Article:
When Bloggers and Political Candidates Collide

Blog Me: 7th District Forum Focuses on Blogging Standards

 

The ICOG-SPJ hosted forum on bloggers and political candidates came down to one consensus statement for those participating: It is what it is.

 

Blogs are Internet posts/sites operated and owned by folks who aren’t necessarily journalists, English majors or anyone with a professional background in the same. Blogs are generally filed by people with strong opinions or agendas (though some are simply fact based and repeating already published information). Some bloggers are very sophisticated in their methods of information gathering and dissemination while others aren’t.

 

In this forum, ICOG invited three bloggers who have professional journalism backgrounds: Jennifer Wagner, a former Indianapolis Star reporter who now works for the state Democratic Party; Abdul Shabazz, WXNT’s radio talk show host who also blogs; and RiShawn Biddle, an editorial writer for The Star who posts to a blog managed and owned by the newspaper. (See www.indyblog2007.com for links to their blog sites)

 

Add to this discussion’s mix GOP congressional candidate Eric Dickerson, who is challenging longtime 7 th District incumbent Julia Carson, and Terry Burns, also formerly a journalist now working for the Marion County Democrats. Carson and her campaign representatives were also asked to attend, but declined saying they would all be attending the funeral of a union official.

 

About 30 people attended—journalists, retirees, neighborhood activists and supporters and detractors of both political camps. The event was also covered by a few mainstream media outlets, including WIBC radio.

 

Most of the bloggers claimed to have “a couple of thousand hits” a day—translating to readers and people who also might feel compelled to respond with their own opinions based on the information posted.

 

But Democrat Burns probably summed it up best: “A lot of us are still trying to figure out the best use of blogs. Still within political circles, there are a lot of unknowns. People who read blogs are pretty much partisan and have their minds made up.”

 

“I’ve see the benefits and downside to political blogs. For the most part, there isn’t a lot of accountability. If (similar information) appeared in The Star, there would be a libel suit. It’s often anonymous, innuendo and gossip. A lot of sites have a certain slant. Blogs obviously have different standards.”

 

Dickerson, who recently was examined in the blogosphere for a 15-year-old domestic violence arrest (where there was no conviction and charges were dismissed), offered up his viewpoints about what it’s like to be on the receiving end of a blog—good and bad.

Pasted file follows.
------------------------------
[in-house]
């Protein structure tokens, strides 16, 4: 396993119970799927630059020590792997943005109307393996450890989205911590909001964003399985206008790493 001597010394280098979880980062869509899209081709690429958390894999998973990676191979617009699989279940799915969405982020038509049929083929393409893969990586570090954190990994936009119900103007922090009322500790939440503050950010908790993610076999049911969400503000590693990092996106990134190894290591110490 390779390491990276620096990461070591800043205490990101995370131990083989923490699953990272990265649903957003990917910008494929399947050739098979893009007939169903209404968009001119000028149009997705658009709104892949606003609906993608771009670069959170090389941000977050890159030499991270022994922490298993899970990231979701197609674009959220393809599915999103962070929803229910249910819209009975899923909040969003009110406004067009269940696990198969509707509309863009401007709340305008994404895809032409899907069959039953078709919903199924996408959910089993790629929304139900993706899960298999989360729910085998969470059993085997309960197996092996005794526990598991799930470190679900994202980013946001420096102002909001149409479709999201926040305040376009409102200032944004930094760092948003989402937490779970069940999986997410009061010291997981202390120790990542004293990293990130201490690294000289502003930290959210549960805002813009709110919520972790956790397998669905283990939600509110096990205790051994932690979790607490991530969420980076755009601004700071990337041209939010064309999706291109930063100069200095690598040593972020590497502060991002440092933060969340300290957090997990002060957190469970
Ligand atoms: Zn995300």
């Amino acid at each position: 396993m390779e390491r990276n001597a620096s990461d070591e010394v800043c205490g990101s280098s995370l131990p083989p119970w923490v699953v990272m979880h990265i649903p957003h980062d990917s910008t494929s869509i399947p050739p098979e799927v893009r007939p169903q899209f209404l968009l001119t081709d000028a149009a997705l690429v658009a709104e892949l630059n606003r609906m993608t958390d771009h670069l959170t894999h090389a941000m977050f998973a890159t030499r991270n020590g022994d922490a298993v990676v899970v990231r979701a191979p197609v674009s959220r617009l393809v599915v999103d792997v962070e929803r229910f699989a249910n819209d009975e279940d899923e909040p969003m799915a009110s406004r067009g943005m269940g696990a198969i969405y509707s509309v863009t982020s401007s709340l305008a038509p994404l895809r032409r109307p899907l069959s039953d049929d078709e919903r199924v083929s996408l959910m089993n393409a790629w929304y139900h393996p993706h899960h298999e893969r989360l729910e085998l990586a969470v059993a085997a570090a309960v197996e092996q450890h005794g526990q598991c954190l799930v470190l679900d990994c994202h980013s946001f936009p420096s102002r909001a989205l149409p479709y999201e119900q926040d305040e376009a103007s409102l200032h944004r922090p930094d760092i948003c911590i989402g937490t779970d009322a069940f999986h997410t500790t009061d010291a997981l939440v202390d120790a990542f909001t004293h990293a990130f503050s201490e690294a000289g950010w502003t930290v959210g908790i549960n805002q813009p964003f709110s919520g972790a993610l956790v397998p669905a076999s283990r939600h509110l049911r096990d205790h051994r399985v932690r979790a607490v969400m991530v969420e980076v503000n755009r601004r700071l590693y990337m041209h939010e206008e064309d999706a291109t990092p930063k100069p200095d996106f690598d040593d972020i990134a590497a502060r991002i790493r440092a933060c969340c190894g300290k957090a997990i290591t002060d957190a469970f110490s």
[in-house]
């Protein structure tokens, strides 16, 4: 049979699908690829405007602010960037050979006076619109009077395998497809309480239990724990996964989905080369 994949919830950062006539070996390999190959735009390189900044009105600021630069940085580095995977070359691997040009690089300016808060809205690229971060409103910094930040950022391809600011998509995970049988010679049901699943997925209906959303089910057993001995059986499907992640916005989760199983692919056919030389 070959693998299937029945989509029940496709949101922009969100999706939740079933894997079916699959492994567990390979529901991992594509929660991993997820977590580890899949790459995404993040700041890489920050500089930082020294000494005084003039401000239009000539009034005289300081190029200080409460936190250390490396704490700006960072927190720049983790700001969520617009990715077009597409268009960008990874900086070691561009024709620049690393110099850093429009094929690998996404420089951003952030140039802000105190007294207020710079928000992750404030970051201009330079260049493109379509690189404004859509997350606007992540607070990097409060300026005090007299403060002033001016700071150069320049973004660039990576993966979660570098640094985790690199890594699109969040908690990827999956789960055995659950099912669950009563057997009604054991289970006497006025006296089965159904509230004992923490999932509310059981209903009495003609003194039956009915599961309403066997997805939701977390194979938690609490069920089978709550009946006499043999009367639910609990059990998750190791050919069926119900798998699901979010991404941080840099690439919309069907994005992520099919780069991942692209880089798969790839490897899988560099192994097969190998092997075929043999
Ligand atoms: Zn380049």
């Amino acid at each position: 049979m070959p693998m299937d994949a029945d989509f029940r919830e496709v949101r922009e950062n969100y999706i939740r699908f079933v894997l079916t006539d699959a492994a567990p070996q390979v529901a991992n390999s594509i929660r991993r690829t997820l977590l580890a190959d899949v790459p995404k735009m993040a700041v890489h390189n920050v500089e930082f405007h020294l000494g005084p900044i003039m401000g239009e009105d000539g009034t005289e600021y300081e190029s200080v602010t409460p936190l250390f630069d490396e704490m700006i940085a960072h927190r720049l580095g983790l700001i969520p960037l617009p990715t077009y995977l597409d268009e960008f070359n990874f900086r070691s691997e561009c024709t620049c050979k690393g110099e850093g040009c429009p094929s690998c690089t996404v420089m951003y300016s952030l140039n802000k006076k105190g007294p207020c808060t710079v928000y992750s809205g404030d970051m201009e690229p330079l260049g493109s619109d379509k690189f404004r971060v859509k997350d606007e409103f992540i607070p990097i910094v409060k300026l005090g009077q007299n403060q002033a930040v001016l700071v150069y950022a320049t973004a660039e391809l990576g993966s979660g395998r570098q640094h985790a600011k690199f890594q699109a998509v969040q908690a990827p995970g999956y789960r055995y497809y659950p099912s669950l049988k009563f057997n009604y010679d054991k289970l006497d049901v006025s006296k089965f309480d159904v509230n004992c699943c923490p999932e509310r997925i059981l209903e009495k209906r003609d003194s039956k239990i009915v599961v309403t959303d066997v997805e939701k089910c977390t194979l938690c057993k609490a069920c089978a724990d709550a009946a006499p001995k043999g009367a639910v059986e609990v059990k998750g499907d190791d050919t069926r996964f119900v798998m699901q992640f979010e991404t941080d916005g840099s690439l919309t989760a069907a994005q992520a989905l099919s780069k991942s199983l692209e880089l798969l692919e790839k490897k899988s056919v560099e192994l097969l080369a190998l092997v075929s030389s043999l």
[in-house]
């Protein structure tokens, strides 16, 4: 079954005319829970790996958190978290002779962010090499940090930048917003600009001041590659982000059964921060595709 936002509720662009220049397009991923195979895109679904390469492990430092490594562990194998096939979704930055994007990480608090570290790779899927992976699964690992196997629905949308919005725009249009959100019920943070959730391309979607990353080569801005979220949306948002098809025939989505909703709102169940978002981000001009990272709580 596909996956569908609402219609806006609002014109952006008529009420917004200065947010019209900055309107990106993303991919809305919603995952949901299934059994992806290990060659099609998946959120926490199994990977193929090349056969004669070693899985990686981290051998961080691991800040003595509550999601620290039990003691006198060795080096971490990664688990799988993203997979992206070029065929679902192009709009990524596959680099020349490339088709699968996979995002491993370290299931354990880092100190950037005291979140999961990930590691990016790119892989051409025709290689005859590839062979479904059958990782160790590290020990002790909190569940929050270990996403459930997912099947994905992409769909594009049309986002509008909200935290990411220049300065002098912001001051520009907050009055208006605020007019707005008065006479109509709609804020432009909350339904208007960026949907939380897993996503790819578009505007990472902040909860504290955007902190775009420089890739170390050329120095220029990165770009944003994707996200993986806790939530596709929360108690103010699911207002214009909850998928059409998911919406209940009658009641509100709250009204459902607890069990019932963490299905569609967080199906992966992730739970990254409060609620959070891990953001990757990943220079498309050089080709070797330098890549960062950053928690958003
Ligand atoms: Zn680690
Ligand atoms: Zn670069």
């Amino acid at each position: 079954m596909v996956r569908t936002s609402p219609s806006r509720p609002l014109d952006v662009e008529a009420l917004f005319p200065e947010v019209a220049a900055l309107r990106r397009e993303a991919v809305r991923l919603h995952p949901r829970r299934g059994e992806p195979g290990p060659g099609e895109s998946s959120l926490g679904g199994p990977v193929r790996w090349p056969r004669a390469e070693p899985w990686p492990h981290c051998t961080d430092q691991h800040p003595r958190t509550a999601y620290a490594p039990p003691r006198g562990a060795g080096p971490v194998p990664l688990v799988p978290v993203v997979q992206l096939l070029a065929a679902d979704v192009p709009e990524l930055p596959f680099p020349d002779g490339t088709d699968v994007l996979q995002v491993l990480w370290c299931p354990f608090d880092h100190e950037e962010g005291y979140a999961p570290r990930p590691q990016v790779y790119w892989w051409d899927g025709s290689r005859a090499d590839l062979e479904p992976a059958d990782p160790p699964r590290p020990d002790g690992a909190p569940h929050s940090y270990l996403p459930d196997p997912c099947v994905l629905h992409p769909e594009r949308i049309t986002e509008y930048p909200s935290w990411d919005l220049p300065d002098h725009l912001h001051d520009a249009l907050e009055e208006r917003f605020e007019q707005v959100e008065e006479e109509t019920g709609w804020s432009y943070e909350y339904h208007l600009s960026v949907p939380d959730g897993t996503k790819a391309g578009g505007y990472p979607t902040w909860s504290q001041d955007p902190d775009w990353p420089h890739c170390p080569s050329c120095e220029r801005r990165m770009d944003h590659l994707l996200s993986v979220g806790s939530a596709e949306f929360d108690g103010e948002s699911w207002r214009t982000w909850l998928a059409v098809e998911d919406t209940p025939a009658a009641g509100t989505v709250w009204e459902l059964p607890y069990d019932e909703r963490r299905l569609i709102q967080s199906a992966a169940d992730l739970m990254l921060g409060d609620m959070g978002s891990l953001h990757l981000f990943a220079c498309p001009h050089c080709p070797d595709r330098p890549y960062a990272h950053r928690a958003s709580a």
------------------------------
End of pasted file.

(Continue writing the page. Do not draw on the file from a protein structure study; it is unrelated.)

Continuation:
GOP Dickerson and Dem Wagner had the most pointed words to each other. Wagner not only posted Dickerson’s 15-year-old arrest report and mug shot on her state party blog site, she also failed to redact the candidate’s personally identifying information—his Social Security Number. Wagner apologized publicly. Dickerson said it was wrong. She also disclosed in this forum that she was a victim of domestic violence and had once filed for a protective order.

 

The information about Dickerson was leaked to the Star’s editorial board by incumbent Julia Carson. That information, according to Biddle, was then turned over to editors in the newsroom. He also declined comment on Dickerson’s complaint that he was “essentially convicted” in the editorial pages. “Ask my editorial page editor,” Biddle said. (His editor, Tim Swarens, declined an invitation to participate due to out of town travel.)

 

Dickerson said he wants discussion on this race, whether it is posted on a blog or in a barber shop. “I want there to be discussion,” he said.

 

Wagner summed up how readers and followers of blogs will likely respond to bad information: “If you’re wrong enough times, people will stop reading you because you’re useless. I think the standards are public consumption.”

 

While Shabazz and Wagner admitted to publishing potential rumors or items overheard on the street (sometimes without corroboration), Biddle said it can’t always be done—even in a blog format. “You start looking at it based on what’s in your hands. If you can’t find it, there’s nothing you can do with it.”

 

(ICOG and SPJ wish to thank Kevin Finch, assistant news director for WISH-TV, who moderated this event.)

 

Look for more blog forums and topics coming up in 2007. If you have an idea, subject or speaker to suggest, let us know on www.indyblog2007.com. For more information about blogs and a national association for bloggers, visit www.mediabloggers.org.